It can happen here!
No, I really do not care much about Mallards hybridizing with American Black Ducks - It happens. I know few examples so far. But what else? And what do we know about Whobird does IT with Whombird in the birding world? (Yes, genetics suggest stuff, but like I said before, I know little ...)
I just got fired up now on a "ramble". I call it "just wondering". But what if WE lived in a very limited geographic space? What birds would WE protect?
"Dr. Bob" Setzer
Streamwood Estates, Rochester Hills (Crooks & Hamlin), Oakland County
"Give a man a fish, and he will eat for a day." Teaching a man to "bird" is much harder!
P.S., And, of course, what are OUR spending priorities? What percent goes to environmental and bird-related concerns? I just read some article that suggested that if we cancelled only seven (of 200+) fighter jets currently funded for a yet unknown battle with an unknown enemy, we could give every grade-schooler a tablet computer thing. Maybe they might learn about birds! In an era of federal deficits, this sounded quite amazing!
Subject: [birders] $318,000 Found To Finish Off The Ruddy Duck
WWT = Wildfowl and Wetlands Trust, a UK conservation organization RSPB = Royal Society for the Protection of Birds Defra = Department for Environment, Food and Rural Affairs
1 = US $1.59 as of 3 April 2012
The following is quoted from British Birds, April 2012, Volume 105, page 221:
UK Government finds 200,000 to finish off the Ruddy Duck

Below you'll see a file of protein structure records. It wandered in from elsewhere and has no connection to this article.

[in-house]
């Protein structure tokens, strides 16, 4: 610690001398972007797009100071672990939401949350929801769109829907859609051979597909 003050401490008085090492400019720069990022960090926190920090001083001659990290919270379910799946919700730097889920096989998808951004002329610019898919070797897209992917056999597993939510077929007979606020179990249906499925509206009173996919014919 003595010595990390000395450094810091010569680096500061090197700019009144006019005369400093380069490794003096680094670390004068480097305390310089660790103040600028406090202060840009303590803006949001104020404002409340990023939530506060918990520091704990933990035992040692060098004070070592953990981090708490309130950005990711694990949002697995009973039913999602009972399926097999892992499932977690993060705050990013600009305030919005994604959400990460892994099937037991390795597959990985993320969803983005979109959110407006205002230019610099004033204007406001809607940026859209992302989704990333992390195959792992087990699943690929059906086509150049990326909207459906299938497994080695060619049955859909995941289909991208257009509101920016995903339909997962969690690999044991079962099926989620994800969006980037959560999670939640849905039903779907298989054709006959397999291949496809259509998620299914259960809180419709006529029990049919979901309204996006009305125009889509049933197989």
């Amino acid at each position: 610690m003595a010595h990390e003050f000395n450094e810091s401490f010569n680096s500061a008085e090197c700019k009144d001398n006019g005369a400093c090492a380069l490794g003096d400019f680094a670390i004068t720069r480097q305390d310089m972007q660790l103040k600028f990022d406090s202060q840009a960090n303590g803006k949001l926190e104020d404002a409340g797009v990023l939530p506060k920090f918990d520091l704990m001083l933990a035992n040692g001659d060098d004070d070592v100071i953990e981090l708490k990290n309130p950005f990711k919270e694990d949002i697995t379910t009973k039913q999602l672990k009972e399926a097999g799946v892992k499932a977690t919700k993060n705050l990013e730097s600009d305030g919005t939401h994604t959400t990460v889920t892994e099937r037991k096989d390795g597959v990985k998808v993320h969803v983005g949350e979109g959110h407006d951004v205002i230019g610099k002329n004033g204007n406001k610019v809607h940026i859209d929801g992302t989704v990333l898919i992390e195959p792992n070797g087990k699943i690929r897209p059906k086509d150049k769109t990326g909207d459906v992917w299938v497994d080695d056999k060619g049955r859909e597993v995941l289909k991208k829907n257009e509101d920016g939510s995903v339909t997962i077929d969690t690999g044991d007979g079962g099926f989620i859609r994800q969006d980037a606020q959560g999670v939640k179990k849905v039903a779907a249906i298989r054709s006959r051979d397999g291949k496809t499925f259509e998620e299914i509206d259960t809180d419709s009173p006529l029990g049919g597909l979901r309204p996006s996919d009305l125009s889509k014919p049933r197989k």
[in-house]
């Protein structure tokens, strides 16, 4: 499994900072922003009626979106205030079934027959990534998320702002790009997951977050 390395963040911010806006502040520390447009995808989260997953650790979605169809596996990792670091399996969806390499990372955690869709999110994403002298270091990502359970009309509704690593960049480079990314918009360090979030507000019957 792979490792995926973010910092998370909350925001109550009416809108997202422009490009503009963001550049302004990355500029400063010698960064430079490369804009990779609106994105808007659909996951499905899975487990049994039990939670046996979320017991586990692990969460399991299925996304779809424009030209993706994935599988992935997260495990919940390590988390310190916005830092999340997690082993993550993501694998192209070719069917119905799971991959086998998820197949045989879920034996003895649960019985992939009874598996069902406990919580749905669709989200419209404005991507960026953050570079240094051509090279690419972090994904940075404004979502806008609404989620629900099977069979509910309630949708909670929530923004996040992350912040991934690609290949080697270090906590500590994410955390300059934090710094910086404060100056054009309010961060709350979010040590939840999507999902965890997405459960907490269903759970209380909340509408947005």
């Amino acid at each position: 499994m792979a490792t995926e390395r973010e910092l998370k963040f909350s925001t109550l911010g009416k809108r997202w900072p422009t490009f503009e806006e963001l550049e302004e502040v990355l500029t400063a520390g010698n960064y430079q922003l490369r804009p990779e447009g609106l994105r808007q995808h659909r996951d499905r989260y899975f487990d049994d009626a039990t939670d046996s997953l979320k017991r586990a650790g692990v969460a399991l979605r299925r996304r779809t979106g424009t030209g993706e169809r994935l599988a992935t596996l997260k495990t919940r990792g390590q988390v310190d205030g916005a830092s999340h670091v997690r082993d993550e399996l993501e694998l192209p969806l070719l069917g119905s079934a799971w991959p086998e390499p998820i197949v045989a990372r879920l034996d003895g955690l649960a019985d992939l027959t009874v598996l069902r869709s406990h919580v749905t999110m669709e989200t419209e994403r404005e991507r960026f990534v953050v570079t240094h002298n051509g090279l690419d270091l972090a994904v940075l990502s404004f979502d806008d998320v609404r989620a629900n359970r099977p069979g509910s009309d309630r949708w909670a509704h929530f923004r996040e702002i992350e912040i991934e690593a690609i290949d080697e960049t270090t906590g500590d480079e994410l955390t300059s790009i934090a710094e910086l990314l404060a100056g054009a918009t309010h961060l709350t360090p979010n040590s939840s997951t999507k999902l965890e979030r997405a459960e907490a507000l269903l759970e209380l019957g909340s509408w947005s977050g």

The latest report on the Ruddy Duck Oxyura jamaicensis eradication programme concludes that there are now fewer than 100 Ruddy Ducks remaining in the UK and confirm that the cull has been extended to finish the job. Since the early 1990s, Ruddy Ducks, probably originating from the large feral population in the UK, had appeared in Spain where they hybridized with the globally threatened White-headed Duck O. leucocephala and threatened the native species with extinction. The Spanish Government requested action.
Between 1903 and 2004, the UK Government undertook research to determine the most effective techniques for culling the Ruddy Duck. An initial programme of killing the birds in the breeding season was largely unsuccessful. In September 2005, Defra estimated the Ruddy Duck population to be 4,400 birds and embarked on a comprehensive cull in the breeding season and in winter. According to the annual bulletins from Defra, 3,691 were culled in 2005-07, 1,190 in 2007/08, 738 in 2009/10 and 322 in 2010/11, a total of 7,225 birds, well in excess of the original estimate of 4,400 in September 2005.
The cull has been controversial, particularly since the WWT and the RSPB supported it. The RSPB lost members because of its support for the cull, but David Hoccom, head of the RSPBs species policy unit, told BBC News: It is very sad that such measures are necessary, but we expect the White-headed Ducks future to be more secure as a result. The White-headed Duck has undergone a rapid worldwide decline, making extinction a real possibility.
Over 7,000 Ruddy Ducks have been killed at a cost of 5m. That a further 200,000 can be found in these austere times to cull the remaining 100 is an intriguing insight into Government spending priorities.